Mauritius braces for ecological disaster with split of oil-oozing ship off coast

A picture taken on August 15, 2020 near Blue Bay Marine Park, shows the vessel MV Wakashio off the coast of south-east Mauritius. (AFP)

A ship that has leaked more than 1,000 tons of oil in pristine waters off the Mauritius coast appeared to be breaking apart on Saturday.

The Japanese-owned MV Wakashio struck the reef on July 25 and began oozing oil one week later, threatening a protected marine park boasting mangrove forests and endangered species.

Mauritius declared an environmental emergency last week, and salvage crews raced against the clock to pump the remaining 3,000 tons of oil off the ship.

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As of Saturday about 90 tons of oil remained on board, much of it residue from the leakage.

Early Saturday morning the salvage team warned that the ship’s condition “was worsening and it could break at any time,” a crisis committee formed in response to the spill, said.

“Indeed, on the same day at around 4.30 pm, a major detachment of the vessel’s forward section was observed,” it added.
Images taken Saturday showed the MK Wakashio close to splitting completely in half, though the two pieces were still partially attached.

Coast guard vessels were being positioned near the vessel and the deployment of booms to absorb oil was “strengthened” to prepare for the ship eventually breaking apart, the crisis committee statement said.

“Skimmers are on stand-by mode near the vessel and will intervene as and when required,” it said, adding that weather was expected to “worsen over the coming days with waves reaching a maximum height of 4.5 meters.”

The Mauritian government has come under fire - including from opposition leaders - for doing too little in the week after the ship ran aground.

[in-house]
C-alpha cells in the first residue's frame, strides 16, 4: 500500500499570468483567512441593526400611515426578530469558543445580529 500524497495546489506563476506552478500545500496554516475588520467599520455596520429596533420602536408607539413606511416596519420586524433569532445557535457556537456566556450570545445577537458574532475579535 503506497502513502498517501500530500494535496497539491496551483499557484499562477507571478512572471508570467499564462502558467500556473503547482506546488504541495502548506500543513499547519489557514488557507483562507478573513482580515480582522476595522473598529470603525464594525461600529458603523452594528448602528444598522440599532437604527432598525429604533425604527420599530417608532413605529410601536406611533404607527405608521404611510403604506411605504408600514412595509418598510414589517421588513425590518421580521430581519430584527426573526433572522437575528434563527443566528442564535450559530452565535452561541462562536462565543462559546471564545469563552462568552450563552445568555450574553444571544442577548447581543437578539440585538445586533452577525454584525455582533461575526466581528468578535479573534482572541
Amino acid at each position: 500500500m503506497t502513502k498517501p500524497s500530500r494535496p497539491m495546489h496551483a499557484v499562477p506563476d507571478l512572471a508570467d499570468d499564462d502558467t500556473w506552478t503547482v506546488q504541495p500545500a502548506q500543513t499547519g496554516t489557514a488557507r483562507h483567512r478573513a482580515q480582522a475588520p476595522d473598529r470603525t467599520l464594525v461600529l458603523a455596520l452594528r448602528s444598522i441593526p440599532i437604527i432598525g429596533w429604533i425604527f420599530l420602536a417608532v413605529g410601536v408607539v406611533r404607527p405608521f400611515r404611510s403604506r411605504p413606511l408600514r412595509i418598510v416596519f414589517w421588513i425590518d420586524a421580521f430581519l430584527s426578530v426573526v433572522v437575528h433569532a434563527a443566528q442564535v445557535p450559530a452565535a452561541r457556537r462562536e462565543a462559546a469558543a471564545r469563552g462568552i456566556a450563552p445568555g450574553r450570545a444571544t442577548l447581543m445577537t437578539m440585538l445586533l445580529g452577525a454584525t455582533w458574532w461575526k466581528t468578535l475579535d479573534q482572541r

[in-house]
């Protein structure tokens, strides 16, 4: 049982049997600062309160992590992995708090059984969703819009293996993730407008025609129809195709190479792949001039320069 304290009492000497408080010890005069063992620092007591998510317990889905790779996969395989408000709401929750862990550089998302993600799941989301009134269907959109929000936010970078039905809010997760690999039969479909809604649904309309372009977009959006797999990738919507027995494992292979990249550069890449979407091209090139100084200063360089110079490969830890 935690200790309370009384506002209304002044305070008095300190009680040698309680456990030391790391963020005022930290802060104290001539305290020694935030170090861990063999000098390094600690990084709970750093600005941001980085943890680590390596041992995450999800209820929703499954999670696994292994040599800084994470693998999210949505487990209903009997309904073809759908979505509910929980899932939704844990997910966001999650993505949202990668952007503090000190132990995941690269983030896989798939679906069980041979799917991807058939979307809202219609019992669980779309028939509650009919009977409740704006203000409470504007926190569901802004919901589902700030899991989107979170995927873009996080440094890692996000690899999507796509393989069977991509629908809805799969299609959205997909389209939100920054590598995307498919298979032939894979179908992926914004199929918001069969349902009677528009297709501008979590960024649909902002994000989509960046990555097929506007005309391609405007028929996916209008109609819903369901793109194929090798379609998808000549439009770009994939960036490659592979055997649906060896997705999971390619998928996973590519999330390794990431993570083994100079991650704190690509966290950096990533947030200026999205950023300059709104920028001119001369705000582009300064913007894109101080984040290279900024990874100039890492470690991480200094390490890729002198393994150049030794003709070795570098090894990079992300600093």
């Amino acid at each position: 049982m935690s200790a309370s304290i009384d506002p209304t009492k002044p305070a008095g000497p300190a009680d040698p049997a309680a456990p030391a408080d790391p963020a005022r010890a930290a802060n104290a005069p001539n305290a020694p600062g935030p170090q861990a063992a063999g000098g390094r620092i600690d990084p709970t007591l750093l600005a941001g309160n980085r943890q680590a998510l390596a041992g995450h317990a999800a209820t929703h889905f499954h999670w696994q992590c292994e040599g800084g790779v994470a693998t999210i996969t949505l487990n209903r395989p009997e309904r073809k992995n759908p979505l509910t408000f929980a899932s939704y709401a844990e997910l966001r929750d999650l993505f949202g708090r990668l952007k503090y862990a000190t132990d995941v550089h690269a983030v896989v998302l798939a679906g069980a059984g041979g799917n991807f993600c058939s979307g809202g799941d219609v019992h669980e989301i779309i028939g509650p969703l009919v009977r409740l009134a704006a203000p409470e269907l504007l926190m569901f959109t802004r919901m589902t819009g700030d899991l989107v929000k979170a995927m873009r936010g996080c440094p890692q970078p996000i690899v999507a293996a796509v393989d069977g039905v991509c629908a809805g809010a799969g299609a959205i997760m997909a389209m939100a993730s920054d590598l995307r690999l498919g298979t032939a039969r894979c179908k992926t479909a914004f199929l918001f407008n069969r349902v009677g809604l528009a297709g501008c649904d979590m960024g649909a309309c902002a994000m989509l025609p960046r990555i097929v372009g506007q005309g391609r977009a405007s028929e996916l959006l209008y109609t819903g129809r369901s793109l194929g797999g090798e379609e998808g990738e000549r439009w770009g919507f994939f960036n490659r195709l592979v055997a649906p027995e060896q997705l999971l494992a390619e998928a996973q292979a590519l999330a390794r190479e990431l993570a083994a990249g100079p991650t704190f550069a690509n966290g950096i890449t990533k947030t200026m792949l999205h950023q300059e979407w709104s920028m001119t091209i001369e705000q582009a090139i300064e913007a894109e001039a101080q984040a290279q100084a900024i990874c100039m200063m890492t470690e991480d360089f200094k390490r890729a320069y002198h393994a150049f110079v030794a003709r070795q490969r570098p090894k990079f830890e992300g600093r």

Workers collect leaked oil at the beach in Riviere des Creoles on August 15, 2020, due to the oil leaked from vessel MV Wakashio off the coast of south-east Mauritius. (AFP)

Workers collect leaked oil at the beach in Riviere des Creoles on August 15, 2020, due to the oil leaked from vessel MV Wakashio off the coast of south-east Mauritius. (AFP)

In a statement Friday night, the government said it would seek compensation from “the owner and the insurer” of the ship for “all losses and damages” caused by the spill as well as for costs related to the clean-up.

Japanese firm Nagashiki, the owner, has pledged to “sincerely” respond to requests for compensation over damage to the marine environment.

France and Japan have responded to Mauritius’ call for help with clean-up operations.

So far more than 800 tons of oil liquid waste and more than 300 tons of solid waste sludge and debris has been removed from the ocean.

Thousands of Mauritians have volunteered day and night to clean the powder-blue waters that have long been a favorite among honeymooners and tourists.

The spill is both an ecological and economic disaster for Mauritius, which relies heavily on tourism.

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Last Update: Saturday, 15 August 2020 KSA 21:47 - GMT 18:47
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